Aliisa Rosenthal: Yeah. You know, it's funny because I think originally I wasn't necessarily, I didn't really know who OpenAI was. I knew someone who worked here. I was digging around actually, one of open is customers documentation, and discovered GPT and reached out to my friend here and said, hey, can I learn a little bit more about what you guys are building? And he said, hey, why don't you come meet with us? We're thinking about building a sales team. So I met with, you know, Sam and Mira and most of the leaders here about a year and a half ago and, it was a bit of a gamble. I mean, there really wasn't much of a product yet, but it was the coolest thing I've ever seen. You know, this was pre dolly, which is our age model, but we had it in a form where I could start to test with it. And the first time I use dolly and I generated that image, I mean, now, I know, these text image models feel like they're ubiquitous. But this was a, really mind blowing experience for me interacting with dolly, interacting with GP T. At the time. It was GP T3, a slightly older model. But even then, you know, the magic, of sending my first API call and getting a completion and it really felt like magic. It's the right word for it and it's funny. I think once you experience, the AI, the generative AI technology where it is now, you can't see it, you know? And once.
Nik Mijic: I…
Aliisa Rosenthal: Once I had felt the impact of it, suddenly everything else felt irrelevant. It just felt like I need to be here. I need to be at this company. I don't know how we're going to productize it. I don't know how we're going to go to market. I don't know if they need a sales person, but I just want to be part of.
Nik Mijic: That's awesome. Yeah, I remember my first time you think same back experience was blown away. And it was just, I think the prompt, what I ended up inputting was just write an e-mail back to responding to a customer and I was just so impressed at the detail and how good the writing was. That really just blew me away. So I definitely had a, very, similar experience. So there's obviously a lot of application on how people are leveraging your guys with API. What are some of the misconceptions about AI that kind of bother you the most? And that you guys see in the market?
Aliisa Rosenthal: Yeah. I think I'll answer that in two ways. I think there's misconceptions about AI in general and then maybe misconceptions about open. I specifically. So I think in general, the big misconception we hear is that I need to take the model and I need to train it on my own data. I need to finetune it. It's not gonna really be helpful for me unless I can finetune it on my company's data. And the reality is these models are so all purpose and so intelligent. You don't really need a ton of data to make them useful. And there's also, there's different ways to give them access to data or to make them speak in the voice you want. So if it's a voice branding issue, you want the model to respond in a certain way that's where prompting can get you really far. I just putting in a prompt that says, speak with these words, don't use these words, your gens, your millennial, your, in your French, you know, basically, you can tell the model, you can give the model personality without having to really use any data to train it. And similarly, a lot of a lot of…companies or, you know, builders working with our API, assume that the only way to give it access to additional data is by fine tuning it. And the reality is there are a lot of other ways to get access to data. So embedding as a common approach retrieval. And basically, this means that you are giving get access to an embedded set of information that it can search across in its responses without having to retrain a whole model. So you don't need and also says you don't need an ML team. You, you don't need an AI team to start to work with our models. You just need basically a developer who can work with python to integrate these models directly into your end user product. The second misconception I'll say, and this is more about OpenAI than AI is kind of similarly going back to the data. I think there's a really big fear that people have that anything that, you know, they use OpenAI for will then be used to train our models. And we do not train on any data sent via API. So any companies building on our API that data is, it's a totally different infrastructure than the data we used to train our models. So that's the other misconception, I hear a lot of fear and uncertainty and nervousness about using our API because people are afraid if I put it in the model, then someone else can come along and see the same thing that I put in which the training doesn't work. That way. It's different than, you know, like putting it in, a search engine or any other technology we're used to, you know, anything sent via API, is never trained on.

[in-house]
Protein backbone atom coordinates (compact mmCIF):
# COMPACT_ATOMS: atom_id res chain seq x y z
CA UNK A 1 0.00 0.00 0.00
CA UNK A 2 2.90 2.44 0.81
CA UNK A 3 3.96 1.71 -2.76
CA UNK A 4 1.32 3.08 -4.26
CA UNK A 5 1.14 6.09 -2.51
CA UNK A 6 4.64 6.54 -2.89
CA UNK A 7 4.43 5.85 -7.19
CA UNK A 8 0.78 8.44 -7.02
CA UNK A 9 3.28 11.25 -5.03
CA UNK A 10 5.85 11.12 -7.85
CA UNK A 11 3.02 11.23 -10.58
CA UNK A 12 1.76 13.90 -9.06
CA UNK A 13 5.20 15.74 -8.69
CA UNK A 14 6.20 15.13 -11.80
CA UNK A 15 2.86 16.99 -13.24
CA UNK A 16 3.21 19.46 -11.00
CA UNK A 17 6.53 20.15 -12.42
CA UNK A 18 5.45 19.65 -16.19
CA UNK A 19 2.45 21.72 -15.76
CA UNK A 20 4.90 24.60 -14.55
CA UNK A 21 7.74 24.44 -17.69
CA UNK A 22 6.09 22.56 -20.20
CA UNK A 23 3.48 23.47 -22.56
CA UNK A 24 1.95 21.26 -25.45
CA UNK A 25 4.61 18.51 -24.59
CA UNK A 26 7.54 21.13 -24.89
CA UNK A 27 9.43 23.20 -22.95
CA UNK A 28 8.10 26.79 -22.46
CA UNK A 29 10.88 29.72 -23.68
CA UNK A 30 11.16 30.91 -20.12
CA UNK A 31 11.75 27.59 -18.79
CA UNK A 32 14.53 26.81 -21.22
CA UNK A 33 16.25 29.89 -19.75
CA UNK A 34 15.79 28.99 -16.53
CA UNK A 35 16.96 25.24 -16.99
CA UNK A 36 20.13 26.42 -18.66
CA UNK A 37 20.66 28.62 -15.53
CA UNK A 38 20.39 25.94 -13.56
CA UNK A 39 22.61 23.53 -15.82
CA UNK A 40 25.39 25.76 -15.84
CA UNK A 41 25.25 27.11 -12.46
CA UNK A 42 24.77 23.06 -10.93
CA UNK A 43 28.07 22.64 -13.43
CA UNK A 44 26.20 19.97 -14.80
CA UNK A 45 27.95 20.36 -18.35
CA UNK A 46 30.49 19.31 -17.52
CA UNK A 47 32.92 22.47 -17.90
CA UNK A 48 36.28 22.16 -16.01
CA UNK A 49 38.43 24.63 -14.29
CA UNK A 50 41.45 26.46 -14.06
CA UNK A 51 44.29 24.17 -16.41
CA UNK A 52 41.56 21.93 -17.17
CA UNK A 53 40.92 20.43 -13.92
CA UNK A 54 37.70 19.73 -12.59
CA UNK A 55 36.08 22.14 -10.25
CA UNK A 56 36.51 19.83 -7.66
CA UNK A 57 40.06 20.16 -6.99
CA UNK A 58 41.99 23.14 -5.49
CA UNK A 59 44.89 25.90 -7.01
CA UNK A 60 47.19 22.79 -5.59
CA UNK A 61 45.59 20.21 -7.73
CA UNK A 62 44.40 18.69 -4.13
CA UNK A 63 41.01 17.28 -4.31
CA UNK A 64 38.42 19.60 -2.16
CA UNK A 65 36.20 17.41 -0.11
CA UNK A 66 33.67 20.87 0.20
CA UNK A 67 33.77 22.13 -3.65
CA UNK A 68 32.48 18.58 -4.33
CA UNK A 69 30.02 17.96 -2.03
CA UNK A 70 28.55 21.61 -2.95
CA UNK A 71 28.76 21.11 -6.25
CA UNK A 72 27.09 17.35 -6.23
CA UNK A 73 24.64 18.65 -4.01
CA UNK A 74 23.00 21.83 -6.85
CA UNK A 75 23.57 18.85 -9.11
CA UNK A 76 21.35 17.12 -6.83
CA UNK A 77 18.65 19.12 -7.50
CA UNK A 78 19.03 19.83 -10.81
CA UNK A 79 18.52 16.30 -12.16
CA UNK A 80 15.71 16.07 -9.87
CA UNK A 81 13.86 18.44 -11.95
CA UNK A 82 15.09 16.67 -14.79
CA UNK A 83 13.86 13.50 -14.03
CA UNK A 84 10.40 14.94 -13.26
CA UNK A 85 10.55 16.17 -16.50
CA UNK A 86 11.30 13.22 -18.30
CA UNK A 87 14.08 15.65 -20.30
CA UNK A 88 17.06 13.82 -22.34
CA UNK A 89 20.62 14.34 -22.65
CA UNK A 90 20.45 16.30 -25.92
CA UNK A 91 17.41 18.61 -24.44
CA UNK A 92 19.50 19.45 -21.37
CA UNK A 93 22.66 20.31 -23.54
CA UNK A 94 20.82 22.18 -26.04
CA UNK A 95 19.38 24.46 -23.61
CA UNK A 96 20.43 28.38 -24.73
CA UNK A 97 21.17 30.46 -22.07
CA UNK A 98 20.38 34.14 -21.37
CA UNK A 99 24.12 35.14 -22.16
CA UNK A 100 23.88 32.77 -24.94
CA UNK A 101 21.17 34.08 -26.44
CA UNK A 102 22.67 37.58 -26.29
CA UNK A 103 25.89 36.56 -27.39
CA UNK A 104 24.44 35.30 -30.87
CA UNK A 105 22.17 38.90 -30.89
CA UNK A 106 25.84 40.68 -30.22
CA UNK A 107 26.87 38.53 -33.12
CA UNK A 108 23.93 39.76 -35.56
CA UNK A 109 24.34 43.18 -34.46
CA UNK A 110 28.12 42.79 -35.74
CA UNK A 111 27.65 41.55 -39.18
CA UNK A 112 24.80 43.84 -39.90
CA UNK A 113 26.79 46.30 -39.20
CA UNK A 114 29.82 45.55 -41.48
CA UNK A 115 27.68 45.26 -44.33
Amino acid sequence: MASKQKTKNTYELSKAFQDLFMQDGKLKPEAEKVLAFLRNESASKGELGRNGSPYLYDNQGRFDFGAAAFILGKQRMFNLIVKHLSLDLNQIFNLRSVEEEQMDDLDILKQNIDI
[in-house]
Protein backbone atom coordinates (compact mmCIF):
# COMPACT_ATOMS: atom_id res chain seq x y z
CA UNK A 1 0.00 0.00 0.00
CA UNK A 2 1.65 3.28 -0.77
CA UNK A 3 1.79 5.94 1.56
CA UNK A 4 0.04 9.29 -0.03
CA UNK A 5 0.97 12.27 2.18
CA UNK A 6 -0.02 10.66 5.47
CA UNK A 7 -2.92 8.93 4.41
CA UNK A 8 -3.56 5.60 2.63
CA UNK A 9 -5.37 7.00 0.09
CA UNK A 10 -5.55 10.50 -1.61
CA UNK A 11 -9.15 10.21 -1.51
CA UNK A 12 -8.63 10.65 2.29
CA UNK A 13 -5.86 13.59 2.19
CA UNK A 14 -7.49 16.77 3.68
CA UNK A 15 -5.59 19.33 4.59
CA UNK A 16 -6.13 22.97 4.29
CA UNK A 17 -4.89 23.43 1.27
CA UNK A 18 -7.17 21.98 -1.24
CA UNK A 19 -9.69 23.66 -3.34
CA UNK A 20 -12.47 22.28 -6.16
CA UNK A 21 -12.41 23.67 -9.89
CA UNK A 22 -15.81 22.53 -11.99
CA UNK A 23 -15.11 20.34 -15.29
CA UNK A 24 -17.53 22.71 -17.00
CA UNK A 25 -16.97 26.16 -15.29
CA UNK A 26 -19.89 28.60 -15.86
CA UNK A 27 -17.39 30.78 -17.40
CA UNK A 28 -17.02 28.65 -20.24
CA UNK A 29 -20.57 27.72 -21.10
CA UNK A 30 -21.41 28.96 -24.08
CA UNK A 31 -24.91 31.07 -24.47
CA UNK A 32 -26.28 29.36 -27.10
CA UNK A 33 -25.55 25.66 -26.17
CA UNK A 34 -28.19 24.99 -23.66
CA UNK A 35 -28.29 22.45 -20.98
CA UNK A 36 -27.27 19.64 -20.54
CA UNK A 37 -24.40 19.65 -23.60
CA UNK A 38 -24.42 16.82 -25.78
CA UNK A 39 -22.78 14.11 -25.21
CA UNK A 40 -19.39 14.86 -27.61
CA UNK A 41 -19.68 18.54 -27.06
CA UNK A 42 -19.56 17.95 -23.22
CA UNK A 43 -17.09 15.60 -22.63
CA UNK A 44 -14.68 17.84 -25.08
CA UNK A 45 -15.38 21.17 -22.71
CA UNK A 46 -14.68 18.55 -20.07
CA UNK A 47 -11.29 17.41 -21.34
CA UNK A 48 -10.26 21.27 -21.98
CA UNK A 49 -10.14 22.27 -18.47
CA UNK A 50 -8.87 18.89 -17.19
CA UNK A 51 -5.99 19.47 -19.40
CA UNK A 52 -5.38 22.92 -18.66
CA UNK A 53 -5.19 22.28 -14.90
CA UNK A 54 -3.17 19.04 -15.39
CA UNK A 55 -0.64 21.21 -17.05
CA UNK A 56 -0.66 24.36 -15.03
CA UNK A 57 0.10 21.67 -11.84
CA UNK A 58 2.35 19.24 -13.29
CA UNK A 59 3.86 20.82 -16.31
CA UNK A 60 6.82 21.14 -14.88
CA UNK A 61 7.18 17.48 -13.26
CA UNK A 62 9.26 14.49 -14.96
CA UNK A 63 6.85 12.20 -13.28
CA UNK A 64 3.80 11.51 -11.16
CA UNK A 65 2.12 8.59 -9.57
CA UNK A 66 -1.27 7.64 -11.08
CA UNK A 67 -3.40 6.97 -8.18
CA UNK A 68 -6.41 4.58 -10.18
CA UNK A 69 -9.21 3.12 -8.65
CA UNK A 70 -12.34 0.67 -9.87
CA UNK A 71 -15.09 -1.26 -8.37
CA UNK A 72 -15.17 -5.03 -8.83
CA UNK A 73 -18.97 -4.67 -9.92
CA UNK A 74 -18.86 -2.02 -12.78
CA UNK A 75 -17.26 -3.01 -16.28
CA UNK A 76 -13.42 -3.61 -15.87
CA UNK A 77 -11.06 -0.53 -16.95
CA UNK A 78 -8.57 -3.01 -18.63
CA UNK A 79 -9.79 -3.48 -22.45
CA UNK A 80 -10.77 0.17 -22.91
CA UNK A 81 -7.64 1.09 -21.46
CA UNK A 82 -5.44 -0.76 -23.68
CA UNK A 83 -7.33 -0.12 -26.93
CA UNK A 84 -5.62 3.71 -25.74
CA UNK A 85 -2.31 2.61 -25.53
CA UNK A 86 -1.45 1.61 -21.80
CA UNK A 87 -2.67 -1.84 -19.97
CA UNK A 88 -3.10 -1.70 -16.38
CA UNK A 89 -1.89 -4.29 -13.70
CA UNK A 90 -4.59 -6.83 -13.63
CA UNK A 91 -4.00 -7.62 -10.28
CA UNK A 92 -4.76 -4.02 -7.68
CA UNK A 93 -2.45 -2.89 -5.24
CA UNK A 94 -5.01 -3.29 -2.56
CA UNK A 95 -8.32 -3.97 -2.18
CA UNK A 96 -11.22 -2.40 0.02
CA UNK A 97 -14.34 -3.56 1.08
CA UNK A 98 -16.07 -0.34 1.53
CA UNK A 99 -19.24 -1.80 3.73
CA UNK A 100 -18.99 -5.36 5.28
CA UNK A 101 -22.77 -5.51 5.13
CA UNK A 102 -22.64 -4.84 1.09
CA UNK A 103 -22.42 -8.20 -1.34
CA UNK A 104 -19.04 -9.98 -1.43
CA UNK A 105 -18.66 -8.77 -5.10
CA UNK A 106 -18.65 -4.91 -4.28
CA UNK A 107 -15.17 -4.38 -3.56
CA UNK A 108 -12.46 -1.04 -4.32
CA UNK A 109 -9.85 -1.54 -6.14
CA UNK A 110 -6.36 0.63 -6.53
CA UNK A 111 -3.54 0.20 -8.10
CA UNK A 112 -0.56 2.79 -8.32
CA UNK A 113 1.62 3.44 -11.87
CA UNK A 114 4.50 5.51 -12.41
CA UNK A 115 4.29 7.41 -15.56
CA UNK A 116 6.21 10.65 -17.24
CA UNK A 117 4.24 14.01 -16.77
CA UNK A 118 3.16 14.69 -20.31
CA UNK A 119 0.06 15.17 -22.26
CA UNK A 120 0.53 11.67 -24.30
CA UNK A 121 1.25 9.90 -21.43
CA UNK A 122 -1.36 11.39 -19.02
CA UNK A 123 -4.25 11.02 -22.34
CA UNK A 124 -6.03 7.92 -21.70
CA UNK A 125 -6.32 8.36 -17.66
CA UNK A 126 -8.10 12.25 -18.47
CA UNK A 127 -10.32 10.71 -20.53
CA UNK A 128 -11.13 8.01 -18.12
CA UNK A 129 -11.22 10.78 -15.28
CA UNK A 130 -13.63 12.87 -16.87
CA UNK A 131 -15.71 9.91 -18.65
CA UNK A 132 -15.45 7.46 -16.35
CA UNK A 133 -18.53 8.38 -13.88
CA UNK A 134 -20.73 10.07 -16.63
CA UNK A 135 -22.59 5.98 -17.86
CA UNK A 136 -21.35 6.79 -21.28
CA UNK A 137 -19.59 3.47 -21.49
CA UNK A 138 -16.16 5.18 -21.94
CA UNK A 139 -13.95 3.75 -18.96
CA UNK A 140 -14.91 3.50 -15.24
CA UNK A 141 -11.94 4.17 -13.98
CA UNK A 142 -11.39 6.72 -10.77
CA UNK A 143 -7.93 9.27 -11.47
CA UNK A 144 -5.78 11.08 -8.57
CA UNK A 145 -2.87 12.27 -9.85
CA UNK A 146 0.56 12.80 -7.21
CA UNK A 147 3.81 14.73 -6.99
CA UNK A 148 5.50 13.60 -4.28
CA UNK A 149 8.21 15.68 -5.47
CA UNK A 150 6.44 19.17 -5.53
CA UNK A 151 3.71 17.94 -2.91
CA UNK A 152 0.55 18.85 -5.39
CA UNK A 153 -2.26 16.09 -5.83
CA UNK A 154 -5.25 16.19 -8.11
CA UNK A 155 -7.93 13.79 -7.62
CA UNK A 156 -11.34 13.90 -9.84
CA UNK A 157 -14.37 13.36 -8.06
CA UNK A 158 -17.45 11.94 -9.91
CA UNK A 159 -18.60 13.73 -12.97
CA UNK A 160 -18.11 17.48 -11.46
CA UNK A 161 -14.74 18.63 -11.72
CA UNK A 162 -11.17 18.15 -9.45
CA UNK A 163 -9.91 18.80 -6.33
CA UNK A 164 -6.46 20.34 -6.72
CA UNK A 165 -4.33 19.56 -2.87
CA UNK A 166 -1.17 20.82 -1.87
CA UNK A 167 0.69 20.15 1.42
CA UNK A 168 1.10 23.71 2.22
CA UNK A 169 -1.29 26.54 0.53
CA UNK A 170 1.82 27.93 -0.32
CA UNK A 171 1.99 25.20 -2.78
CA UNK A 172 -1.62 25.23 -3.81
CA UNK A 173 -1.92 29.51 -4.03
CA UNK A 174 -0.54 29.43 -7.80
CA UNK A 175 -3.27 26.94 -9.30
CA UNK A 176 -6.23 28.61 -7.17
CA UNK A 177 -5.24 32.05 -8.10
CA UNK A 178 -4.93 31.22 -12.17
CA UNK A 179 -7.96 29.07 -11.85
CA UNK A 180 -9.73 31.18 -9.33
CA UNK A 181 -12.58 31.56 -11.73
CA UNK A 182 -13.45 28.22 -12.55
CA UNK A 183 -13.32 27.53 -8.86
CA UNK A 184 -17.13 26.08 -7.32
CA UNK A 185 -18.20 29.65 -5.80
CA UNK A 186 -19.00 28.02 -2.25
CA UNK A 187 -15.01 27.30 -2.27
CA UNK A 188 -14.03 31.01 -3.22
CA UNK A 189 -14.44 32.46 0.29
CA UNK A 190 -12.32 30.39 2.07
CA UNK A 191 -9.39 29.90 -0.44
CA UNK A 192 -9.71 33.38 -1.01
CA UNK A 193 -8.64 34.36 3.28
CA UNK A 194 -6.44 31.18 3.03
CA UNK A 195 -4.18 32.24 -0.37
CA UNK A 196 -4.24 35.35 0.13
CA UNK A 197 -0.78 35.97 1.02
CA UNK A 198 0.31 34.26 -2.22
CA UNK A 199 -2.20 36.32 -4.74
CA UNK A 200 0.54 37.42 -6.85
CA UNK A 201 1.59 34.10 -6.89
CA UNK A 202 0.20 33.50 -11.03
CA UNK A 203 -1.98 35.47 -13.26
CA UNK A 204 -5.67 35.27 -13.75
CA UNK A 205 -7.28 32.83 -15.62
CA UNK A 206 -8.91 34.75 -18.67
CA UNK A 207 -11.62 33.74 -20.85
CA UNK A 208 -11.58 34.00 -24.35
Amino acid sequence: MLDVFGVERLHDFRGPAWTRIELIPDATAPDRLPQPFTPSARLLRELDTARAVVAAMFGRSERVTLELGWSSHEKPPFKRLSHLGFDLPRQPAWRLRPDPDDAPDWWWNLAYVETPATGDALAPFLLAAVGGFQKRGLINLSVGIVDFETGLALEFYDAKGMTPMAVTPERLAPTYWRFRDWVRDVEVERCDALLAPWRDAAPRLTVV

Nik Mijic: Makes sense. And I guess going back to the first point about the prompt engineering, are you seeing certain applications of prompt engineering? That, can you maybe give me some examples of how people are doing that prompt engineering as better find in those models?
Aliisa Rosenthal: Yeah. So we see a lot of companies say putting in their brand guidelines. We see, you know, like fund examples. If, you know, I have a customer who's built sort of a shopping assistant. And the prompt is, you know, your age speak using hash tags, use this sort of, you know, language, be brief, be concise, you know, those sorts of prompts can help really give, the chat bought if you're building a chat bought experience a lot of personality.
Nik Mijic: Awesome. Very cool. And I guess what are some of the applications of AI outside of just like B to B tech that you're most excited about? Maybe the team at OpenAI, you guys are most excited about?